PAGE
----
New Fly Ash Utilisation Rule

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    Recently, the Centre government drafted the New fly ash utilisation rule for Thermal Power Plants(TPPs).

    Major Highlights 

    • It is mandatory for  Thermal Power Plants(TPPs) to ensure 100% utilisation of fly ash within three to five years
      • Existing provisions allow TPPs to fully utilise fly ash in a four-year cycle in a staggered manner. 
    • It also introduced fines of Rs 1,000 on non-compliant plants under the ‘polluter pays principle’, taking into account utilisation targets from April 1 next year.
      • The ‘polluter pays’ principle is the commonly accepted practice that those who produce pollution should bear the costs of managing it to prevent damage to human health or the environment.
      • Under this,the collected fines will be deposited in the designated account of the Central Pollution Control Board (CPCB). 
        • The fine collected by CPCB from the TPPs and other defaulters shall be used towards the safe disposal of the unutilised ash.
    • It also deals with unutilised accumulated ash (legacy ash) where TPPs will have to utilise it within 10 years from the date of publication of final notification in a staggered manner.
      •  If the utilization of legacy ash is not completed at the end of 10 years, a fine of Rs 1000 per tonne will be imposed on the remaining unutilised quantity which has not been fined earlier.

    Objectives and Need 

    • Fly ash utilisation in India has increased from nearly 10% in 1996-97 to the highest level of over 83% during 2019-20, unutilised ash gets dumped in an environmentally hazardous manner, polluting air, water and soil.
      • It aims to deal with environmentally hazardous fly ash generated from coal and lignite based thermal power plants (TPPs).

    What is Fly Ash?

    • Fly ash is a byproduct of burning pulverized coal in thermal power plants.
      • During combustion, mineral impurities in the coal (clay, feldspar, quartz, and shale) fuse in suspension and float out of the combustion chamber with the exhaust gases. As the fused material rises, it cools and solidifies into spherical glassy particles called fly ash. 
    • The low-grade coal used in thermal power generation carries 30-45% ash content. The high-grade imported coal has a low ash content of 10-15%. 
    • Since most of the coal used in thermal plants is low-grade, it generates a large quantity of ash which requires a large area as landfill or ponds for disposal.
    • All fly ashes exhibit cementitious properties to varying degrees depending on the chemical and physical properties of both the fly ash and cement.

    Composition

    •  Fly ash includes substantial amounts of silicon dioxide (SiO2), aluminium oxide (Al2O3), ferric oxide (Fe2O3) and calcium oxide (CaO).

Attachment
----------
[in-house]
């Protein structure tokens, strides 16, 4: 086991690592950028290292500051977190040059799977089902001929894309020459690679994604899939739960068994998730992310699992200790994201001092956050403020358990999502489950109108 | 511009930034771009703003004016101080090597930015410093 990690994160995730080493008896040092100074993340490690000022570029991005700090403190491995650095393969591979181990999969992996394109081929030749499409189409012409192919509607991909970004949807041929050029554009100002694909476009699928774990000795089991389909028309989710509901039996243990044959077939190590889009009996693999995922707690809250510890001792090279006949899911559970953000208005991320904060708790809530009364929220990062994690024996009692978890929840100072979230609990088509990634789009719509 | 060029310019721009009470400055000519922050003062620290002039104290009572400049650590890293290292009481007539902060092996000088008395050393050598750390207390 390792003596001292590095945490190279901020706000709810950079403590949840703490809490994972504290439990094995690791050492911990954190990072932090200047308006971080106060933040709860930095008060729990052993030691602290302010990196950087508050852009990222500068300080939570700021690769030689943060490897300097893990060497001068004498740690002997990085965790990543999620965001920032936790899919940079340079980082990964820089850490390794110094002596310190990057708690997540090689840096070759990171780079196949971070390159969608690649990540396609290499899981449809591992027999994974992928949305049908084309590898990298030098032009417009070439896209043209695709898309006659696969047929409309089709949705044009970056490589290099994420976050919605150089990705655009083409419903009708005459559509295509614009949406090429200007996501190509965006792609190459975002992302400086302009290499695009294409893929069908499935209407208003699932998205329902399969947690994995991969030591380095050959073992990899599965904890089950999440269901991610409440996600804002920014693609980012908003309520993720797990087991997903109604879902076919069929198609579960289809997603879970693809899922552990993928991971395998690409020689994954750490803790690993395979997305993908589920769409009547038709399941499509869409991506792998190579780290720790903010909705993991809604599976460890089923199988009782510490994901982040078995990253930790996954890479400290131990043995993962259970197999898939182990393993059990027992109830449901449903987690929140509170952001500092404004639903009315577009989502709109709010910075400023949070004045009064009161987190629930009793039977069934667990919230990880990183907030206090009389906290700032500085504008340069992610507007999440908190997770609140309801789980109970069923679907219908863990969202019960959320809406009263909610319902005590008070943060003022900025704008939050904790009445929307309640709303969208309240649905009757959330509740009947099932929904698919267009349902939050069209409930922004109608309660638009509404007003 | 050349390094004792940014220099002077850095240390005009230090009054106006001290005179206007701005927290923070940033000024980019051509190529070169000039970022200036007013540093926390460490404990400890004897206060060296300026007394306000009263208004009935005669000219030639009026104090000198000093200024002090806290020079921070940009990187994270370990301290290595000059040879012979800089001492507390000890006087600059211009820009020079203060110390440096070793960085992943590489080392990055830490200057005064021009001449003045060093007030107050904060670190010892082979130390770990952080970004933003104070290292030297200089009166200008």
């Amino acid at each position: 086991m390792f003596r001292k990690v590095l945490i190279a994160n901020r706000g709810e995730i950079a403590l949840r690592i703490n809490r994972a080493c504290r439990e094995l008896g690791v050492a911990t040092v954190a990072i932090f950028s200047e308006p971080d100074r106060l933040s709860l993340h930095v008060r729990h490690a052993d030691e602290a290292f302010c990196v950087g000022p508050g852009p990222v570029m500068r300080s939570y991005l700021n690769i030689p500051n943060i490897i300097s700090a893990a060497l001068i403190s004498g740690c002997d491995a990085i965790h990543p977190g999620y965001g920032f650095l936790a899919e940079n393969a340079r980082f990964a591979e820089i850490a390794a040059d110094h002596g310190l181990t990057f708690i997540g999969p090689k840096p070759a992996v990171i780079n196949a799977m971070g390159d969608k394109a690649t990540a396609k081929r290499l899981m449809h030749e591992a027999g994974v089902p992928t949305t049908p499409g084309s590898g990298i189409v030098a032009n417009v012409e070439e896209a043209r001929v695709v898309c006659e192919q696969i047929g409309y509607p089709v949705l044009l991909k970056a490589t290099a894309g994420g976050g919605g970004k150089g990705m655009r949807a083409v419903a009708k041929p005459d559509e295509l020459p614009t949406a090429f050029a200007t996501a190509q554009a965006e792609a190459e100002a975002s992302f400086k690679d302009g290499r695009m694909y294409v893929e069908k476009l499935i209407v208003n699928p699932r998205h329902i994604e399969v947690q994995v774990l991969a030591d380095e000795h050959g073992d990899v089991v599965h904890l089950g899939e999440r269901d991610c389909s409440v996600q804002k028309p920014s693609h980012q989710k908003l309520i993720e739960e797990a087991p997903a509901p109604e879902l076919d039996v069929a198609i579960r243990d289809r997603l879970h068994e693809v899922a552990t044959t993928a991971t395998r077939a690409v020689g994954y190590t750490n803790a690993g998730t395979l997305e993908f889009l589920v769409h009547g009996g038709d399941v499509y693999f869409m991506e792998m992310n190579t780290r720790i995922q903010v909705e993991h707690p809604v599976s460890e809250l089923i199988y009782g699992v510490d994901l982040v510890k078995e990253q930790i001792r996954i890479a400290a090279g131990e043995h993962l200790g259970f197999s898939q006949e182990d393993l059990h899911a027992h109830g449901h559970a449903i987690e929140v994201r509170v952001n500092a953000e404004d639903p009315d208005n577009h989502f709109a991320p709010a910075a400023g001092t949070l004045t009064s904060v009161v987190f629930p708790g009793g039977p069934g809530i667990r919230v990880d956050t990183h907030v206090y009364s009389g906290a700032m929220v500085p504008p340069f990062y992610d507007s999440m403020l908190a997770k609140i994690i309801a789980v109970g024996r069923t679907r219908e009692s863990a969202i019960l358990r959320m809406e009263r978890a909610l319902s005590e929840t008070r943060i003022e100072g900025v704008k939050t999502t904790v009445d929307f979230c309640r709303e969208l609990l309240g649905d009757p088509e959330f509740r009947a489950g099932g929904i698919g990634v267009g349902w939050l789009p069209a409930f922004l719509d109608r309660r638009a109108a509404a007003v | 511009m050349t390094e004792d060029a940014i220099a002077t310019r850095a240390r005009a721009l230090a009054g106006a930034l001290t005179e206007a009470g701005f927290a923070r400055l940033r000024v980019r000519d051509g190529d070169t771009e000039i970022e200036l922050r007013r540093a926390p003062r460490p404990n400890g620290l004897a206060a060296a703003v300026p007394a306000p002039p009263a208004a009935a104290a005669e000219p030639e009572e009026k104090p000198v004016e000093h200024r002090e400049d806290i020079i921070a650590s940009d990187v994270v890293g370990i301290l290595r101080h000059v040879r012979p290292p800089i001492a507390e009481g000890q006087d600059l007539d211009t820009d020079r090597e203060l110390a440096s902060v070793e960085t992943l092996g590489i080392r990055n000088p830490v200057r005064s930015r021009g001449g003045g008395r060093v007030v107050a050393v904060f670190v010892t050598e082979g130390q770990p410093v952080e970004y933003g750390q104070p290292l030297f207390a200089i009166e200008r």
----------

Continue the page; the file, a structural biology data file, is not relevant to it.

Usage

    •  It is an excellent material for making construction materials such as bricks, mosaic tiles and hollow blocks
    •  Bricks made of fly ash can help conserve soil to a great extent.
    • There are several eco-friendly ways to utilise fly ash so that it does not pollute air and water.
      • It includes the use of fly ash in the manufacturing of cement, ready-mix concrete; constructing roads, dams and embankment, and filling of low-lying areas and mines.

    Issues 

    • Fly ash contains toxic and heavy metals. 
    • The ponds where fly ash is usually dumped are poorly managed. Fly ash becomes dry as temperature increases and gets airborne. 
      • Thus, it becomes one of the major sources of air and water pollution
      • Air in areas around coal-fired power plants is polluted with fly ash.
    • Apart from causing various diseases, it also leads to reduction in the recharging of groundwater. 

    Initiatives Taken

    • Optimum utilization of fly ash: To facilitate 100% ash utilization by all coal based thermal power plants, a web portal for monitoring of fly ash generation and utilization data of Thermal Power Plants and a mobile based application titled “ASHTRACK” has been launched by the Government. 
      • Ash-park has developed, and awareness programme for utilisation of fly ash and its products conducted at various platforms.. 
    • Roles played NTPC:  National Thermal Power Corporation (NTPC) has developed an infrastructure to transport fly ash from power plants in bulk to cement plants, at a cheaper cost.
      • NTPC intends to transform the fly ash it produces into a revenue-generating by-product.
      • It has developed geopolymer and nano aggregates from residual fly ash for use in the construction of roads and houses is a manifestation of this.

    Way forward 

    • Promoting R&D for increasing the efficiency of power plants will also help in reducing ash generation.
    • Proper management of fly ash is important for the environment and also for power plants as it occupies a  lot of land space.

    Central Pollution Control Board (CPCB)

    • It is a statutory organisation under the Ministry of Environment, Forests and Climate Change.
    • It was established in 1974 under the Water (Prevention and Control of Pollution) Act and later entrusted with functions and responsibilities under the Air (Prevention and Control of Pollution) Act, 1981.
    • The mandate of the Central Pollution Control Board is to set environmental standards in India, lay down ambient standards and coordinate the activities of State Pollution Control Boards.

    Source: TOI